Institutional investors are praising the annual result of Kiwi Income Property Trust, saying it reflects the management shakeup which saw the exit of Commonwealth Bank of Australia.
The giant NZX-listed landlord, with $2.1 billion gross assets split 65 per cent in retail and 35 per cent in office, posted a 7.8 per cent drop in annual profit as costs from exiting that management outweighed valuation gains and insurance payments.
After-tax profit fell to $101.3 million, compared with $109.8 million the previous year, but revenue rose 5 per cent to $208.7 million
Carlie Eve of Mint Asset Management dismissed that bottom line change.
"It is, after all, the one-off adjustments like insurance and litigation settlement income and changes to value of properties and also this year there is no tax paid as they get the tax benefit from the internalisation," Eve said.
"It's good to see the benefits of the internalisation beginning to flow through and the trust has reiterated that it is on track to achieve the savings anticipated."
Completion of the $162.2 million ASB North Wharf and redevelopment of Hamilton's $122.5 million Centre Place mall boosted rental income, Eve said. Stores in Christchurch's $205.3 million Northlands Shopping Centre, shut after earthquakes, had reopened and the $564 million Sylvia Park continued to trade extremely well, she said.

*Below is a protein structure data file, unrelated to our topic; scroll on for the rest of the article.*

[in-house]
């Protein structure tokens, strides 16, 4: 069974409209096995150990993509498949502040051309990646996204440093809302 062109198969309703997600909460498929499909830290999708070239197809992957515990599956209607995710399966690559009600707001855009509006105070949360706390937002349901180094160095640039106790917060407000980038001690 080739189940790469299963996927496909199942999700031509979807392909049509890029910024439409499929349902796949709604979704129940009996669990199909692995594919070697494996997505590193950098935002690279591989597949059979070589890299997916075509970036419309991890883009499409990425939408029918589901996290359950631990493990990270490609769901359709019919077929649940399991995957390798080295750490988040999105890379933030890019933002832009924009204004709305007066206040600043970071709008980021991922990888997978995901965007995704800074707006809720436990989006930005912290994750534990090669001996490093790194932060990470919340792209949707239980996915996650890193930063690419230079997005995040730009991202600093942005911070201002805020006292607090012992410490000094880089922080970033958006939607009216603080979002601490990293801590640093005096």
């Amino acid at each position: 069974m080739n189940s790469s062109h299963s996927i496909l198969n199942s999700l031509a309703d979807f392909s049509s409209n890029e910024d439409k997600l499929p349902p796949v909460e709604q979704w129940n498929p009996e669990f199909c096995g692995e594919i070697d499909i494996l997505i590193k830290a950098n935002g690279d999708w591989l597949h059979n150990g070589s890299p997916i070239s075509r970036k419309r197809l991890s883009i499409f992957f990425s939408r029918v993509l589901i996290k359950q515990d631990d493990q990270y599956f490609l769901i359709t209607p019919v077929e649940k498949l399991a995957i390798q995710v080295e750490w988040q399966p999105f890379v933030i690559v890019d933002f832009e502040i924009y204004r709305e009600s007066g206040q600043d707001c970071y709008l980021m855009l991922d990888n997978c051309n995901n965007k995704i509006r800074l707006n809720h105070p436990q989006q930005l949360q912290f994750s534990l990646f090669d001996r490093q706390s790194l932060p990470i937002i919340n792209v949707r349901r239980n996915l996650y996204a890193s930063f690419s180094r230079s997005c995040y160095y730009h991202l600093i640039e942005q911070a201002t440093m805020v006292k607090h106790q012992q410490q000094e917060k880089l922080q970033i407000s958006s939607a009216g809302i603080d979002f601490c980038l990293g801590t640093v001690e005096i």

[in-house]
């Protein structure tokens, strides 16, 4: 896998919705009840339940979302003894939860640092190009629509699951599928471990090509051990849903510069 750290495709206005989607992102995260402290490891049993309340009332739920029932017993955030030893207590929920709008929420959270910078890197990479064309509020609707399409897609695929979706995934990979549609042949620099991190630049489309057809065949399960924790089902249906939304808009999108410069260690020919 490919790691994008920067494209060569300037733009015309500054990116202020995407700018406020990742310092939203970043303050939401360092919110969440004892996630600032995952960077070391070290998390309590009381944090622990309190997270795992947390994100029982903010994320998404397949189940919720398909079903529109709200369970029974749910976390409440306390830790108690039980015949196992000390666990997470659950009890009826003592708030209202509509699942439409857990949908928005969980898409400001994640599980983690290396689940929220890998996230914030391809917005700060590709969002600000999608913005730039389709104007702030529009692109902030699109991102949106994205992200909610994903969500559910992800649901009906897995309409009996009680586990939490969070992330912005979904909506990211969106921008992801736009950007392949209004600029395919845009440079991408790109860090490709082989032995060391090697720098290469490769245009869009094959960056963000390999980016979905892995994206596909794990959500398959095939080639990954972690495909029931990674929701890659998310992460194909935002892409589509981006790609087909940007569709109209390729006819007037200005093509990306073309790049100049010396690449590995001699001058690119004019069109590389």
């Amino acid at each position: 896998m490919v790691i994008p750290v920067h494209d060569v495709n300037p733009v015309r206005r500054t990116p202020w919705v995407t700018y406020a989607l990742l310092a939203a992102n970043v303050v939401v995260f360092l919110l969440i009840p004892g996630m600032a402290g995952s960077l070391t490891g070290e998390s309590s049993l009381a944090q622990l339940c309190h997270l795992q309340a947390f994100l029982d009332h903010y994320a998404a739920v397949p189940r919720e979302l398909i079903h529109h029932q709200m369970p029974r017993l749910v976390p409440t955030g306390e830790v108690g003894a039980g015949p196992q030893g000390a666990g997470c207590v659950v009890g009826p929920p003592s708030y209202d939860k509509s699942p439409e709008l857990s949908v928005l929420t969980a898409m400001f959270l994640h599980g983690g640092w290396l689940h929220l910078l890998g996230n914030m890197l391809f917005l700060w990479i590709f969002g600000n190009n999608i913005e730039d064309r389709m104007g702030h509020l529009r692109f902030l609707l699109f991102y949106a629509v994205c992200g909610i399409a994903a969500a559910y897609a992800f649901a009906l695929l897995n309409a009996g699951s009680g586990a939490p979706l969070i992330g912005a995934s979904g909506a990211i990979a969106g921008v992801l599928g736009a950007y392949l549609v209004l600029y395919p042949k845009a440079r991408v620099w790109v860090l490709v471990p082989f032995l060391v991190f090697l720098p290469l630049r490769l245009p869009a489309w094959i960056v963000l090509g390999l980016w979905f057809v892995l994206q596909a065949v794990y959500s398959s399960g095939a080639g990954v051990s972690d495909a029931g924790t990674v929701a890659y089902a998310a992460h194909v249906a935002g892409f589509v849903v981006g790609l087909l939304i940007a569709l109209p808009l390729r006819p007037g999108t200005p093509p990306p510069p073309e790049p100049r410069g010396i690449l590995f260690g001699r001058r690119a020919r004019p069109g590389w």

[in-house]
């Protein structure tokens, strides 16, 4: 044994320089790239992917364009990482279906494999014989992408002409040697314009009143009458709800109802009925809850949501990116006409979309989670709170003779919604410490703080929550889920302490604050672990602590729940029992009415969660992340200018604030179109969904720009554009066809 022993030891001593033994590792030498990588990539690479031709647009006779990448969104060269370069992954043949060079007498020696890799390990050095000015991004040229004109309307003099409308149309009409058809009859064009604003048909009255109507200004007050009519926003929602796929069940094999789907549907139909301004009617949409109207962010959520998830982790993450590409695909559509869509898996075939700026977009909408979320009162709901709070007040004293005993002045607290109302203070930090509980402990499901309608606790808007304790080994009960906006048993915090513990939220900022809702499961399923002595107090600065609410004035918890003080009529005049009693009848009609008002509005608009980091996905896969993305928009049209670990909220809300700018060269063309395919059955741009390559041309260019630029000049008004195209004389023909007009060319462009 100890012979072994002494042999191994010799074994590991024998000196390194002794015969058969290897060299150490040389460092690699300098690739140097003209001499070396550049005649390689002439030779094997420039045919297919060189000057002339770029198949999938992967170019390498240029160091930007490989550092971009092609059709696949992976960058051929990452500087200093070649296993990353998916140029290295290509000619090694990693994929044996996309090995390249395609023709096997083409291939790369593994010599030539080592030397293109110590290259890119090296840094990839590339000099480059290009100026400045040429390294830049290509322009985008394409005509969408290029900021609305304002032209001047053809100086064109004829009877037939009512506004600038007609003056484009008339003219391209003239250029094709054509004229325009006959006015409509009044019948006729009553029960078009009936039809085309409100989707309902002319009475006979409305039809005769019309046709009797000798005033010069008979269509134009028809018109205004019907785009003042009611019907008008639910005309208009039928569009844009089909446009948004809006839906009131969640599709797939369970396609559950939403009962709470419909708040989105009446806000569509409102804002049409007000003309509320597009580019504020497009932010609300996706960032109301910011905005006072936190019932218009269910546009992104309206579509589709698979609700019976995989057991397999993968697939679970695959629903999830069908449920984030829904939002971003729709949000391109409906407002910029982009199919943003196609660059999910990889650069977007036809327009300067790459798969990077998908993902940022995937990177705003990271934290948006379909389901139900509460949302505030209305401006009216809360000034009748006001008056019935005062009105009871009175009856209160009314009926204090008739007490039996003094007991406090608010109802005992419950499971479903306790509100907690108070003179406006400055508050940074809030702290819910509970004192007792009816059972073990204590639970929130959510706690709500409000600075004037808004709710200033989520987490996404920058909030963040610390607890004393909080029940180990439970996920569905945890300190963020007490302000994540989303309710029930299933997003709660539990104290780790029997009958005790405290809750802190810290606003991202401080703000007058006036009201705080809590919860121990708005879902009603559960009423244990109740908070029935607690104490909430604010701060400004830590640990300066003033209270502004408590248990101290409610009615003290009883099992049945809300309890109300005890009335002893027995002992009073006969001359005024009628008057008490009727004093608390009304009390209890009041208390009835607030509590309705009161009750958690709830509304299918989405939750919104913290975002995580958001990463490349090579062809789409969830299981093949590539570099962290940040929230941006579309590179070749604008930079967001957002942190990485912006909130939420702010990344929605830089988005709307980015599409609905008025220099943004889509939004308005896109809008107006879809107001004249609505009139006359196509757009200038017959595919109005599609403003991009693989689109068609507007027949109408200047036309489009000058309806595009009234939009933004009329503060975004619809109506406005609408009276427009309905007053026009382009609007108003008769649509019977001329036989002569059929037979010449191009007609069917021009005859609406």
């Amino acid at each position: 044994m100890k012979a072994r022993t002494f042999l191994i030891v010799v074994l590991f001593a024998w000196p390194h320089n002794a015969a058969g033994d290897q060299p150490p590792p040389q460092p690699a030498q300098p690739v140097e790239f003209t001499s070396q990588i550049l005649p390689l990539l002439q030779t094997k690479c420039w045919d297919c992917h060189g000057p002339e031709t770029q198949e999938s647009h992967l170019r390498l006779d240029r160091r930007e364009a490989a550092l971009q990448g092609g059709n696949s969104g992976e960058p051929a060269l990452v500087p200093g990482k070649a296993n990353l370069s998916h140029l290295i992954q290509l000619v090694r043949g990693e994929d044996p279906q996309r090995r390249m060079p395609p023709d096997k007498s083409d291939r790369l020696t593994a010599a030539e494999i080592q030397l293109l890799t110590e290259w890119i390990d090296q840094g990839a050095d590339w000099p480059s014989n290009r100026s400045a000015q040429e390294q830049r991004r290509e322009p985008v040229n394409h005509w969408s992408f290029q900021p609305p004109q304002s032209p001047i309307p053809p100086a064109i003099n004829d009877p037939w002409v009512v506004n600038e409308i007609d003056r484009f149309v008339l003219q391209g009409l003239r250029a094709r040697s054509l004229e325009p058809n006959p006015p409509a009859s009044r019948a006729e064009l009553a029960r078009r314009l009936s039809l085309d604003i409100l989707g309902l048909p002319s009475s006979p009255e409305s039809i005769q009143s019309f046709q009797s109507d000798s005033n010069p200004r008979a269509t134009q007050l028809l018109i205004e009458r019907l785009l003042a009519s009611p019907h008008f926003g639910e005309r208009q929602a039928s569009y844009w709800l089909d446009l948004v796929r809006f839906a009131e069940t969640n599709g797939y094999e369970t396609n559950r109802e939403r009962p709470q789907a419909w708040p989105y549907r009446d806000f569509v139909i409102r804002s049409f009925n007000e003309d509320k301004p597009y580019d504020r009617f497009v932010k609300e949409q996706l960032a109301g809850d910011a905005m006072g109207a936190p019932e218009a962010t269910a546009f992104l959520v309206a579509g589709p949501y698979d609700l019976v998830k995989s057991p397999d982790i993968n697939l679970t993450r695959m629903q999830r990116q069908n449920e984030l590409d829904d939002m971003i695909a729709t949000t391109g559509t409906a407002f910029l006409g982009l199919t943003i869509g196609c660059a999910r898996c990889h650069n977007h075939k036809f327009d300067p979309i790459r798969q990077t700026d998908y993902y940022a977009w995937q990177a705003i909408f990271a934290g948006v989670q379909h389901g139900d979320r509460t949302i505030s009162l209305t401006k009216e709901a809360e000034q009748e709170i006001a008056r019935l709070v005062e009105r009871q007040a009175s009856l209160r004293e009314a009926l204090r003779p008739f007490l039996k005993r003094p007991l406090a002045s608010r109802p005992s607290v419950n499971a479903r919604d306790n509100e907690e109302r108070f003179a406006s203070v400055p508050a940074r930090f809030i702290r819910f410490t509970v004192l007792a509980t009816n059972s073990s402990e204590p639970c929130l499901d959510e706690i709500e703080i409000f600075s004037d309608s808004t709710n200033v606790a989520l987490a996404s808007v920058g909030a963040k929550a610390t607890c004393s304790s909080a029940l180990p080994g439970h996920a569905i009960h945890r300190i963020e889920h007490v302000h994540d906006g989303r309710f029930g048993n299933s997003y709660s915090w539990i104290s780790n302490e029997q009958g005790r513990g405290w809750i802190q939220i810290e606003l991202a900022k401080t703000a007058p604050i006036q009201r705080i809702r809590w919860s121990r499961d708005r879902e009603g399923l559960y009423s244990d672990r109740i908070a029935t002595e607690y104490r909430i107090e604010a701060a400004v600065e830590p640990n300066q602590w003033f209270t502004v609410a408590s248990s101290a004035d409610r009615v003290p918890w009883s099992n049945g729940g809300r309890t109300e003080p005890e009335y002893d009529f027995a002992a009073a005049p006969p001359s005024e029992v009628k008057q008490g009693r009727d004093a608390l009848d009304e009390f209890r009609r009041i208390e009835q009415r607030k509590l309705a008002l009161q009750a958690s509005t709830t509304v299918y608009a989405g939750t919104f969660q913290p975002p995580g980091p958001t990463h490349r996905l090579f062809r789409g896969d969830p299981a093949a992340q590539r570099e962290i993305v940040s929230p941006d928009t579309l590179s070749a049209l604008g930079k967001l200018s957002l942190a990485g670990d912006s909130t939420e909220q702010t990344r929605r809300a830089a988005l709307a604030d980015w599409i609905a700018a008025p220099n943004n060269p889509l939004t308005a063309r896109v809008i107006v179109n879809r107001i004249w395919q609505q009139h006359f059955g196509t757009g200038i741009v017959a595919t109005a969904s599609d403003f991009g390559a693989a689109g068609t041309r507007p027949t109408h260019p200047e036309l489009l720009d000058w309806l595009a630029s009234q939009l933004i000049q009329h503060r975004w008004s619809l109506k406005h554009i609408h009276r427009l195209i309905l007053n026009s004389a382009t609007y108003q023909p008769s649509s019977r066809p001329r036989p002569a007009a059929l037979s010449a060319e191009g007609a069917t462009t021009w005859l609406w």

"All contributed to a strong increase in rental income for the portfolio," Eve said, noting that retail was the growth engine.
"The growth in distributable profit after tax was distorted by the tax deductibility of the internalisation payment. The increase in earnings at the pre-tax level is a better barometer of underlying performance," she said, saying dividend guidance for this year was as expected with the loss of rent during the 56 The Terrace redevelopment for the Crown hurting earnings over the next two years.
"It was great to see some recent leasing success at Vero which is now nearly fully leased," Eve said of that 40-level Shortland St giant.
Shane Solly of Harbour Asset Management said the result was tidy, despite this being a very active point in Kiwi's corporate life.
"The modest rental growth reflects improved market rental conditions. It's nice to see a small dividend increase for next year. The majority of [the] first steps of internalisation are completed," Solly said.
Morningstar has a hold rating on Kiwi, saying improving economic conditions will benefit the business. Positive indicators include a buoyant property market, rising prices for export commodities and high net immigration.
Kiwi was a relatively low-risk exposure to New Zealand's office and retail sectors, Morningstar said. Its biggest strengthening job is the $54 million work being carried out to Wellington's Majestic Centre, expected to be finished later this year.
Kiwi now owns properties valued at $2.13 billion, up from last year's $2.07 billion. Kiwi Income closed up half a cent yesterday at $1.16.